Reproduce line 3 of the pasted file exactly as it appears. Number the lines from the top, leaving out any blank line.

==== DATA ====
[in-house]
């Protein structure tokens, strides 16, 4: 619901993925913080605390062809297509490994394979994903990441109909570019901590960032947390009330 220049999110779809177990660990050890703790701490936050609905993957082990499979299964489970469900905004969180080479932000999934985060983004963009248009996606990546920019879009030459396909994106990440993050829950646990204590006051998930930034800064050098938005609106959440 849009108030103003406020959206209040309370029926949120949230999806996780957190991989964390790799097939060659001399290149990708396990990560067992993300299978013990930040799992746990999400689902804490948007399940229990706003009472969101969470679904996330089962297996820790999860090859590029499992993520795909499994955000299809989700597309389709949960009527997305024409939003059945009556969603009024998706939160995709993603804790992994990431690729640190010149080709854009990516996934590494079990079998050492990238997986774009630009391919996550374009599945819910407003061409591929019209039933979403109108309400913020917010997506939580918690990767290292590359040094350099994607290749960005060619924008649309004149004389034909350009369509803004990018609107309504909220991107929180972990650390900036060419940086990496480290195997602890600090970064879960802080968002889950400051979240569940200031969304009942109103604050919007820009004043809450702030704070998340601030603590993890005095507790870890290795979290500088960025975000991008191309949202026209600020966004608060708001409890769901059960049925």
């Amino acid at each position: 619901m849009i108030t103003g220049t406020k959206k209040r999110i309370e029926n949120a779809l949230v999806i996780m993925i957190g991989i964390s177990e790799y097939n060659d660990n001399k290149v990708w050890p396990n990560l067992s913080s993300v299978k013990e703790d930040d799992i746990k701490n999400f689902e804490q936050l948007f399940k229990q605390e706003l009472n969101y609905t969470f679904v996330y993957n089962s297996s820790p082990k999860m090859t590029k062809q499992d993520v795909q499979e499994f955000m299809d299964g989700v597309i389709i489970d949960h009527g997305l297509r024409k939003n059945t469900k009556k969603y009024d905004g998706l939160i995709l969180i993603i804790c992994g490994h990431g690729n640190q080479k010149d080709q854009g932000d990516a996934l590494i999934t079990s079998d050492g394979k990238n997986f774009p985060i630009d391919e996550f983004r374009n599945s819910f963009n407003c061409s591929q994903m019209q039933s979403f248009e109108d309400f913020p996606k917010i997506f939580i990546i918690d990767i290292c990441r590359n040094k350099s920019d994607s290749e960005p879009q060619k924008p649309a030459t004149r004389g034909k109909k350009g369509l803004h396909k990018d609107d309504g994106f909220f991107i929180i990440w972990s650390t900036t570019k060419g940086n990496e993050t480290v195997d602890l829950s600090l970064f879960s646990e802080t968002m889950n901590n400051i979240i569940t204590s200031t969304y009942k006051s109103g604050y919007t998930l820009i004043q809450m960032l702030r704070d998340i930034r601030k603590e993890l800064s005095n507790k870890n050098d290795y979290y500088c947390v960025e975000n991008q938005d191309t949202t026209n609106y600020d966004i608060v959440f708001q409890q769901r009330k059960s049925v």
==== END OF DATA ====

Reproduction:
């Amino acid at each position: 619901m849009i108030t103003g220049t406020k959206k209040r999110i309370e029926n949120a779809l949230v999806i996780m993925i957190g991989i964390s177990e790799y097939n060659d660990n001399k290149v990708w050890p396990n990560l067992s913080s993300v299978k013990e703790d930040d799992i746990k701490n999400f689902e804490q936050l948007f399940k229990q605390e706003l009472n969101y609905t969470f679904v996330y993957n089962s297996s820790p082990k999860m090859t590029k062809q499992d993520v795909q499979e499994f955000m299809d299964g989700v597309i389709i489970d949960h009527g997305l297509r024409k939003n059945t469900k009556k969603y009024d905004g998706l939160i995709l969180i993603i804790c992994g490994h990431g690729n640190q080479k010149d080709q854009g932000d990516a996934l590494i999934t079990s079998d050492g394979k990238n997986f774009p985060i630009d391919e996550f983004r374009n599945s819910f963009n407003c061409s591929q994903m019209q039933s979403f248009e109108d309400f913020p996606k917010i997506f939580i990546i918690d990767i290292c990441r590359n040094k350099s920019d994607s290749e960005p879009q060619k924008p649309a030459t004149r004389g034909k109909k350009g369509l803004h396909k990018d609107d309504g994106f909220f991107i929180i990440w972990s650390t900036t570019k060419g940086n990496e993050t480290v195997d602890l829950s600090l970064f879960s646990e802080t968002m889950n901590n400051i979240i569940t204590s200031t969304y009942k006051s109103g604050y919007t998930l820009i004043q809450m960032l702030r704070d998340i930034r601030k603590e993890l800064s005095n507790k870890n050098d290795y979290y500088c947390v960025e975000n991008q938005d191309t949202t026209n609106y600020d966004i608060v959440f708001q409890q769901r009330k059960s049925v």